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Head of the class: Wacom tablets prove to be invaluable assets in an era of home-based learning.



As the world rallies behind its efforts to slow the spread of Covid-19, there’s no escaping the fact that lifestyles and businesses need to be disrupted for the sake of everyone’s health. But even though schools have closed, learning hasn’t. Today’s technology has enabled both students and teachers to continue on their educational journeys from the safety of their own homes, and we at Wacom are proud to assist them in this move to distance learning.

Through the use of our tablets, teachers here in Singapore have managed to seamlessly transition into their digital classrooms. Four of them share their stories:



One for all


Kai Meng is no stranger to virtual teaching even before the pandemic hit, so he’s had plenty of experience using supplementary tools to host his online classes. But it was ultimately the Wacom One that beat out the competition.

As co-founder of Kainetik Learning Centre and math coach to Primary 4 to Secondary 5 students, Kai Meng needs to host all formats of classes, from one-on-one tutoring to small groups and even large webinars. With large amounts of material to prepare and present, he appreciates the accuracy and smoothness of his stylus. “The digital writing experience is as good as writing on paper,” he says.



Not only is the Wacom One’s 13.3-inch display sufficiently large for Kai Meng’s needs, he appreciates the protective plastic layer placed above the actual screen, as well as the fact that it responds only to the stylus. “Accidental touches by my hand and fingers were a problem when I wrote on my laptop’s touchscreen,” he recalls. “I also like that the stylus isn’t powered by a battery, so that’s one less thing to worry about.”

The Wacom One is also compatible with programs frequently used by teachers, such as Microsoft 365 and the whiteboard functions of online meeting platforms like Zoom, WebinarJam, Lark and Vectera. And because the Wacom One turns on instantly, requiring no extra time to start up, Kai Meng is able to jump right into the lesson.



For the record


Kydon Tay doesn’t just teach math and science to primary school students; he teaches parents how to coach kids in those subjects. And he does this by way of fun and colourful videos he hosts on his Youtube channel, Primary Math and Science with Kydon Tay, and in his private Facebook group.


To annotate his videos, the full-time tutor turns to his trusty Intuos touch tablets. “I use my Wacom tablet every day while teaching my classes, as well as produce my video lessons,” says Kydon. The Intuos range are a series of tablets and pressure-sensitive pens that users can easily connect to a Mac, PC or Android device. Because each tablet comes with three free downloadable software — Corel Painter Essentials 7, Corel Aftershot 3 and Clip Studio Paint Pro — users have access to a range of art and photography-related tools, too.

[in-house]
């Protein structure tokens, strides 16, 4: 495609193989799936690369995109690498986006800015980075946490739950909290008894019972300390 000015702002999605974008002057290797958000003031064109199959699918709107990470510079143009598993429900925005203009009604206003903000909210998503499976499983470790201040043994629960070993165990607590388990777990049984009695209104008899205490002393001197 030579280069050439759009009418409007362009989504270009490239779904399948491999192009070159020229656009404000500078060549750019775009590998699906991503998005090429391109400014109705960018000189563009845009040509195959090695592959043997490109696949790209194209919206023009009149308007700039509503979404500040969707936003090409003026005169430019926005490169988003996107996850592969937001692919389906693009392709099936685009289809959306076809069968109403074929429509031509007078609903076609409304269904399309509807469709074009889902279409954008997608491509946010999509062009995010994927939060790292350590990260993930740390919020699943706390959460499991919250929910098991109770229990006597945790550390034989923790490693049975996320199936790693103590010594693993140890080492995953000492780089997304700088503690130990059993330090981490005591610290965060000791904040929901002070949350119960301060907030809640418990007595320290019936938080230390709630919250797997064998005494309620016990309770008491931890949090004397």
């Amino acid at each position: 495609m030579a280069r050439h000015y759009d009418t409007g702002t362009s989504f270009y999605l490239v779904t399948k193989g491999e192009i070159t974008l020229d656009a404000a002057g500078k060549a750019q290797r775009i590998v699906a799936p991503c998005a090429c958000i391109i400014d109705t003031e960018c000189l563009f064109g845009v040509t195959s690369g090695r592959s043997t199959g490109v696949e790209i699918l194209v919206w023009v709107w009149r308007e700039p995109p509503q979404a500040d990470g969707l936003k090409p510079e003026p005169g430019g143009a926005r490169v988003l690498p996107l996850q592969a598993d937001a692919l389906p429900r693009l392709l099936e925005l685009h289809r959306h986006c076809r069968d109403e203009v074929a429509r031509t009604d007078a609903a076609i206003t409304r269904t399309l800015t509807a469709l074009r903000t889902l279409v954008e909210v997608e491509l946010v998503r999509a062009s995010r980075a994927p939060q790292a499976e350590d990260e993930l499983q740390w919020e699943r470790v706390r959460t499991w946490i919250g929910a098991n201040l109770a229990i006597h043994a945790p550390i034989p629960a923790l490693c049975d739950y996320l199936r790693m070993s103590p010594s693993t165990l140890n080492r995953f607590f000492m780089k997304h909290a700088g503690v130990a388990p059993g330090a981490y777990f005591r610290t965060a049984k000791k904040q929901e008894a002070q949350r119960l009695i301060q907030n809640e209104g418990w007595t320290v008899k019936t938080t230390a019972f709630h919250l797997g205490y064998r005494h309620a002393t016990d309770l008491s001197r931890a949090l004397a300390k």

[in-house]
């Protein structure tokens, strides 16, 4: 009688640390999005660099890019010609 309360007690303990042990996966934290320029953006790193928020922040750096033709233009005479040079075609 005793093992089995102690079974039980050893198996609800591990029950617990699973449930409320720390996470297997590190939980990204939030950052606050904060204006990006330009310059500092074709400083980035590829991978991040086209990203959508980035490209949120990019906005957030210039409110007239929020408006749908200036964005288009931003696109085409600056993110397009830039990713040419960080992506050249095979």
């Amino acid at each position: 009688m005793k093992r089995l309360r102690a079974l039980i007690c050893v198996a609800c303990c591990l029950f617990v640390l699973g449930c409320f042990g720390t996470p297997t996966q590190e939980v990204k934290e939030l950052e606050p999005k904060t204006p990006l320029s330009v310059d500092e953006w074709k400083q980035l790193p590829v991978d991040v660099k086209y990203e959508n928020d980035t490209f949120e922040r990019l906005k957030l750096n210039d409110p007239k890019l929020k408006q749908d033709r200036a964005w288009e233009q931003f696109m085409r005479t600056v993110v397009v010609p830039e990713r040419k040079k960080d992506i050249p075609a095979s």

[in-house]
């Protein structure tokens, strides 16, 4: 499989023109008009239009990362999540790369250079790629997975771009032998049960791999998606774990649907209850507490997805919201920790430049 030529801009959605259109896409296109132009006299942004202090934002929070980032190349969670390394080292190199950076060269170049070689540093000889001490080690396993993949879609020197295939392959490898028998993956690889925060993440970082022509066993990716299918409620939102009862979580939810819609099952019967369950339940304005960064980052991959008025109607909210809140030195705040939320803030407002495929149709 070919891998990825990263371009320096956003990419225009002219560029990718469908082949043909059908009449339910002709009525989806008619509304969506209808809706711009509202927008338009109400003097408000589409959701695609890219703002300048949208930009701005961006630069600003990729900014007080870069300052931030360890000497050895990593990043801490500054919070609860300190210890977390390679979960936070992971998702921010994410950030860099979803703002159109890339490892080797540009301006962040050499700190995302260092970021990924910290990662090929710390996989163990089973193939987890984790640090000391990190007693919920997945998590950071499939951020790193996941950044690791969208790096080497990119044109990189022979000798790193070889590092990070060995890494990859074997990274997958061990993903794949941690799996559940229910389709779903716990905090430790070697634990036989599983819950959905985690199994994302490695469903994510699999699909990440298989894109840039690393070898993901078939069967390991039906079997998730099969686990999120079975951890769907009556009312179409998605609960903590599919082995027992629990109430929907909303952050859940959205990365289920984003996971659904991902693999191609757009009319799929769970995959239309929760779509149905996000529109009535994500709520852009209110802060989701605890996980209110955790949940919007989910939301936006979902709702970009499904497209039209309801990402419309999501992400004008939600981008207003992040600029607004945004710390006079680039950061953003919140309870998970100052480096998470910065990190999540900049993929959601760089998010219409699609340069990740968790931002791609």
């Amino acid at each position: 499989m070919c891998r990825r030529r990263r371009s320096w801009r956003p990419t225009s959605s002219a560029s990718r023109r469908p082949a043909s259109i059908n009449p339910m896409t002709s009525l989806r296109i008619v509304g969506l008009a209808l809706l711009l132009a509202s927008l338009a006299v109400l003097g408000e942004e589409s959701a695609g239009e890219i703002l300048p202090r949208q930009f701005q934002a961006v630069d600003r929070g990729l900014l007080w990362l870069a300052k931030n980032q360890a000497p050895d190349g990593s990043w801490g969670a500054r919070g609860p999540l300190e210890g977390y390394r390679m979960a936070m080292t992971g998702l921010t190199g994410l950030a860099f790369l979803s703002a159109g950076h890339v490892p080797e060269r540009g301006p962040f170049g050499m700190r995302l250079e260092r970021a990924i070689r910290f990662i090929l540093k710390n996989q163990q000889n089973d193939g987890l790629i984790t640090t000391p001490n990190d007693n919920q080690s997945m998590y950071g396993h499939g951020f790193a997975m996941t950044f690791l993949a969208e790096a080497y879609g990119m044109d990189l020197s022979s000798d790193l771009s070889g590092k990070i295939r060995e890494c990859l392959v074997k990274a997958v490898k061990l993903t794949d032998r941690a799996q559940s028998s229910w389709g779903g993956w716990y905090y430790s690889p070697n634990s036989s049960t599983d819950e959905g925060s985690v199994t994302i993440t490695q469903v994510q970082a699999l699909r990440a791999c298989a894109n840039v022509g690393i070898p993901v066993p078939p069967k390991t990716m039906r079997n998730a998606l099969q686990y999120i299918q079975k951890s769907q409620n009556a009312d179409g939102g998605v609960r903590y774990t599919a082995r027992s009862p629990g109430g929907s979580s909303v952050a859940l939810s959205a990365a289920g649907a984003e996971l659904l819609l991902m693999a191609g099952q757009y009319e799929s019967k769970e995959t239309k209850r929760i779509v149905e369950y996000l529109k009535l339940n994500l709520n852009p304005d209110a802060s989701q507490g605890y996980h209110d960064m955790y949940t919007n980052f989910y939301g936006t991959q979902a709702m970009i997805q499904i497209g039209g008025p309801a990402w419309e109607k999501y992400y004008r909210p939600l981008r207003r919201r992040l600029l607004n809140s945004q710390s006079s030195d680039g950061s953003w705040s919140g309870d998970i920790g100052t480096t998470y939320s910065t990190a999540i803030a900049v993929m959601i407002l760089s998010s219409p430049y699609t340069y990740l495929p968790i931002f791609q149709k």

Its lack of a screen makes the Intuos a budget-friendly, entry level introduction to the world of pen tablets, and those who are nervous about writing without looking at their hands will find it surprisingly easy to get used to thanks to the stylus’ 7mm reading height and extreme sensitivity. “The tablet is smooth and responsive,” concludes Kydon. “I love it!”



Small wonder


Portability is always a welcome asset when it comes to gadgets, and the same holds true for teachers and their numerous teaching aids. Carrie Lai, founder of Roots and Wings Academy tuition group, has long prized the convenience her Intuos S Bluetooth affords.


“Its light and durable structure allows me to carry it around to my tuition classes,” she shares. “Despite having a small frame, I’m able to write with it and teach without hassle.” Indeed, the 7.9 inch-by-6.3 inch tablet makes it compact enough to travel with, and the fact that this is a wireless model further reduces clutter in the bag or on the desk.


The actual drawing area measures 6 inch-by-3.7inch, which is more than enough room to comfortably scribble on. Continues Carrie: “When I first switched from a mouse to a Wacom pen, I realised just how much faster and more efficient it was to write with. The pen feels natural and intuitive, and I’ve never had to look down at the pad.” This can be credited to the Intuos pen’s 4,096 levels of pressure sensitivity.

Thanks to home-based learning, tutors like Carrie are able to carry on their duties as educators — which means factors like comfort and build are still features she values in her devices. “I love the matte finish on the pad because it’s less distracting — especially when class is in session — and it doesn’t leave many fingerprint smudges even after a long day of use.”